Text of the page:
#77 First Among Sinners


As we learn more about the Faith, we learn about right and wrong.  And sin.  If we're not careful, that knowledge can lead us to judge others rather than repent of our own faults.  How do we stay focused on our sins?  And what's the best way to approach people about their faults?  Watch to find out!


As you watch the episode, consider:

1. Who is the only person in humanity to never sin? 

2. Accepting the fact that we are all sinners, what is the healthiest way to deal with the sins of someone else?

3. What is the greatest of all sins?  Is there a sin worse than another?  Are there any sins greater than the love of God?

4. Thinking about the words of Saint John the Chrysostom, how should we view our sins as we approach the Chalice of Holy Communion?

Check out these model lesson plans / retreat sessions for JOY and GOYA!


And here are some articles you may find to be helpful:

1. Bible Gateway, John 8

2. Mystagogy, Wise Lesson From Saint Moses the Ethiopian

3. Dr. Albert Rossi, Becoming a Healing Presence, Desert Mothers 

4. Mystagogy, Church Fathers: On the Publican and the Pharisee


Hey everybody this is Steve and sin can be a distraction.  As we learn more about God and

Christianity and grow in the faith we can learn more about right and wrong.  We learn more about sin.  Which is a good thing if leads us to repentance, to deal with the brokenness and darkness and ugliness that our awareness of our sin uncovers in our souls.  But that awareness of sin can sometimes lead us to focus on the sins of others rather than on our own. 

In fact we can pretty much count on being faced with this temptation and unfortunately judging others is a pretty easy way for us to be distracted from our own spiritual work.  This is a tricky thing and we need to strike a careful balance.  On the one hand if we really love others we're going to want what's best for them.  We're going to want to help guide them out the self-destructive sins and bad habits and towards the peace and joy that God offers.  But we have to be really careful to not be motivated by pride. To not hurt people in a way that pushes them away from God rather than draws them towards His healing grace.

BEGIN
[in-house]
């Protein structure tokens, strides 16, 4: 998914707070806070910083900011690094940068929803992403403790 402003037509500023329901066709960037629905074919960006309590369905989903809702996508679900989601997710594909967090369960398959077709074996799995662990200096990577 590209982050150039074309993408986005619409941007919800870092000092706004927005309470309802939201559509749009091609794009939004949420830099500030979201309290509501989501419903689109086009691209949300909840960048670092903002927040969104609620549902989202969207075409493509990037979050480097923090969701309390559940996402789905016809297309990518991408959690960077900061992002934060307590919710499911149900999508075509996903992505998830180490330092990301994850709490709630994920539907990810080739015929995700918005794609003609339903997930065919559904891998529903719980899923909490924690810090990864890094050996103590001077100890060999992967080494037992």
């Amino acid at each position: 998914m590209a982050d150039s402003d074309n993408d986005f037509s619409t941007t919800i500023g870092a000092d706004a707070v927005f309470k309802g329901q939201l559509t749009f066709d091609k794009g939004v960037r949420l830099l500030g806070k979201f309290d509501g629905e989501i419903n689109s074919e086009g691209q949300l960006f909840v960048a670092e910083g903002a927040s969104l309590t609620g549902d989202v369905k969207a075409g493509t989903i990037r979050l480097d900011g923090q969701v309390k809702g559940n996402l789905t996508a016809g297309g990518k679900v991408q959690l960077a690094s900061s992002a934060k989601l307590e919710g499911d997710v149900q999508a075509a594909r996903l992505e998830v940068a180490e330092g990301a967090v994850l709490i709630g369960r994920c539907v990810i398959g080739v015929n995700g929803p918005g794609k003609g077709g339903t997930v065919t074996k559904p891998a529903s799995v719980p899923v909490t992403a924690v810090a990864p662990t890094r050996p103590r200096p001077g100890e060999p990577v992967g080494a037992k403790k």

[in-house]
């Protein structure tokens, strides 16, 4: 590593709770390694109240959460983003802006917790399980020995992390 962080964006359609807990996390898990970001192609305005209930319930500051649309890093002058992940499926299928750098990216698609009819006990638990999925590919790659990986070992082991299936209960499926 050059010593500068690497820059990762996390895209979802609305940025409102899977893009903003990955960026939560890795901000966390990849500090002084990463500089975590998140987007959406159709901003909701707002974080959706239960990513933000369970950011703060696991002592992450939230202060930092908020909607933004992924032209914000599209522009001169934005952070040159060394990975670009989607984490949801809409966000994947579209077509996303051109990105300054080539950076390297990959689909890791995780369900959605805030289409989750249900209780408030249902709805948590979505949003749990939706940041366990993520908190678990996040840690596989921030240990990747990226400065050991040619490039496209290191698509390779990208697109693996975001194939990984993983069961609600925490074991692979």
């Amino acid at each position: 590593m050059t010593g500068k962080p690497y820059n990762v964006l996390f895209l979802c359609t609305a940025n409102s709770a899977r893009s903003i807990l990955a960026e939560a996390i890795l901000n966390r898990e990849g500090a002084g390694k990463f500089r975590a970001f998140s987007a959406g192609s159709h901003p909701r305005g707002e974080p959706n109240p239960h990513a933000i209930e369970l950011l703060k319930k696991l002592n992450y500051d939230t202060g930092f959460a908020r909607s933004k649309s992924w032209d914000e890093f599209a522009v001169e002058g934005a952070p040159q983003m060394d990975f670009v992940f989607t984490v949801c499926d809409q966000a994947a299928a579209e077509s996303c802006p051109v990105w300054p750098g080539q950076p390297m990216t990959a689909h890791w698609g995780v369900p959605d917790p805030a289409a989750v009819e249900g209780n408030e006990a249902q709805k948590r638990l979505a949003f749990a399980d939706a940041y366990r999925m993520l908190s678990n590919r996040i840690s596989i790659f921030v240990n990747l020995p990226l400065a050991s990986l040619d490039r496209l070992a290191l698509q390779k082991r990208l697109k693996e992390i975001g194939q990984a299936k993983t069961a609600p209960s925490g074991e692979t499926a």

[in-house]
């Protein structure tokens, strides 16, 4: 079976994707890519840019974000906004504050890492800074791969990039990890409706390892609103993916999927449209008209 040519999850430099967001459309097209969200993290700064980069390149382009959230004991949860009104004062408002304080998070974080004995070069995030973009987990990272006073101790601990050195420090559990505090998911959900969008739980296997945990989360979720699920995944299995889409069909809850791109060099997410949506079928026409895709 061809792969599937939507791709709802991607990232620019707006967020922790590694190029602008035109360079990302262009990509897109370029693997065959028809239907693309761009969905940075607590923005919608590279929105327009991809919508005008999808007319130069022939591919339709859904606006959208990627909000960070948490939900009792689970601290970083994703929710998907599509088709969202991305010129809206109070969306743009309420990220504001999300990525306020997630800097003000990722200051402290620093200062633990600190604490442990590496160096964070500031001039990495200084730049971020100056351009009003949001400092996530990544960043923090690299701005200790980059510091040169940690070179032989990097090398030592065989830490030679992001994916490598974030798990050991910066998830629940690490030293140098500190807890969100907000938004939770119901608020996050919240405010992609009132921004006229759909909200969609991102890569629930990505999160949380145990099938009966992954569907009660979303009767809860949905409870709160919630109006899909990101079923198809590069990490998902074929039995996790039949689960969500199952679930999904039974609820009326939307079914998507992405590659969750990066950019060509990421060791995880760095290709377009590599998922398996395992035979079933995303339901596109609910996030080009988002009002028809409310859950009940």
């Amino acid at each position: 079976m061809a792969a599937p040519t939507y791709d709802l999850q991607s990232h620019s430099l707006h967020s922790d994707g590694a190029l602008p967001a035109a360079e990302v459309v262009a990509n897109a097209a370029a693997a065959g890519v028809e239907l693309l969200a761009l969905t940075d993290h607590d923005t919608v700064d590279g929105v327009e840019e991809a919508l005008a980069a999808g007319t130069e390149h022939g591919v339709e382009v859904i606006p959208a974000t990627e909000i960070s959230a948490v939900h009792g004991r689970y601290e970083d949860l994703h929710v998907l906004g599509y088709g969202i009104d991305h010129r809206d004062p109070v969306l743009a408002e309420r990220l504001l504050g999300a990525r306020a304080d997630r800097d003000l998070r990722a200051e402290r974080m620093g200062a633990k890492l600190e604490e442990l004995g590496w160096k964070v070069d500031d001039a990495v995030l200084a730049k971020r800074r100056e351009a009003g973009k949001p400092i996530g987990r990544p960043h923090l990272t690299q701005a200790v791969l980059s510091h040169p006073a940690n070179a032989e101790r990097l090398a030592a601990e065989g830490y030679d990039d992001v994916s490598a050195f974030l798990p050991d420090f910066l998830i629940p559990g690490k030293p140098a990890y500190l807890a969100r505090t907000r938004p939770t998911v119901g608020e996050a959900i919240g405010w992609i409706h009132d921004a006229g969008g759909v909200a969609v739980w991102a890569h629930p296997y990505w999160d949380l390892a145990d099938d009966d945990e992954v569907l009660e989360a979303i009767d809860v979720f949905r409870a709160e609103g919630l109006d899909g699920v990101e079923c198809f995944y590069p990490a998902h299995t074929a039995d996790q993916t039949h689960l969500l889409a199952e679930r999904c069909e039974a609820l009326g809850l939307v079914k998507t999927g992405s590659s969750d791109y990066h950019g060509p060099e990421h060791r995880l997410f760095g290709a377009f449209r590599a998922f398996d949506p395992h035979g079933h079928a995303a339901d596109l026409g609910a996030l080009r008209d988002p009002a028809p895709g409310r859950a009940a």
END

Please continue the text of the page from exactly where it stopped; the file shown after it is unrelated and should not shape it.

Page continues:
As we try to be the bee and strike that balance we should think about how we see our own sins and how we can share that spiritual honey that we have with others.  A perfect example for focusing on our own  sins is Abba Moses. Saint Moses committed many, many sins in his life.  He was a thief and a murderer who went around the Egyptian desert wreaking havoc on anything and anyone he could get his hands on.  Later when he came to repentance and became a monk in the Egyptian desert he became a renowned spiritual father and many people sought him for advice.  But he never forgot his own sins.  Once a fellow monk fell into sin and a council was called to determine his punishment.  At first Abba Moses refused to go but when the other monks asked him again he agreed.  But on his way he flung a basket of sand on his back and ripped a hole in the bottom of the basket.  As he neared the place where the council was being held, a group of monks asked him about the basket of sand.  Abba Moses replied: "I carry behind me my many sin where I cannot see them, and I come to judge the errors of another."  

You see what Abba Moses realized is that we're often not even aware of our many sins as they spill out into the world like sand from a basket.  We don't even realize the ways we hurt others, the ways we fail to follow the commandments, the ways we fail to love God and neighbor.  And yet somehow we still seem to  think that  we have the ability to clearly judge the sins of others.  We're looking at the person in front of us instead of basking on our backs and a long trail of sand behind us.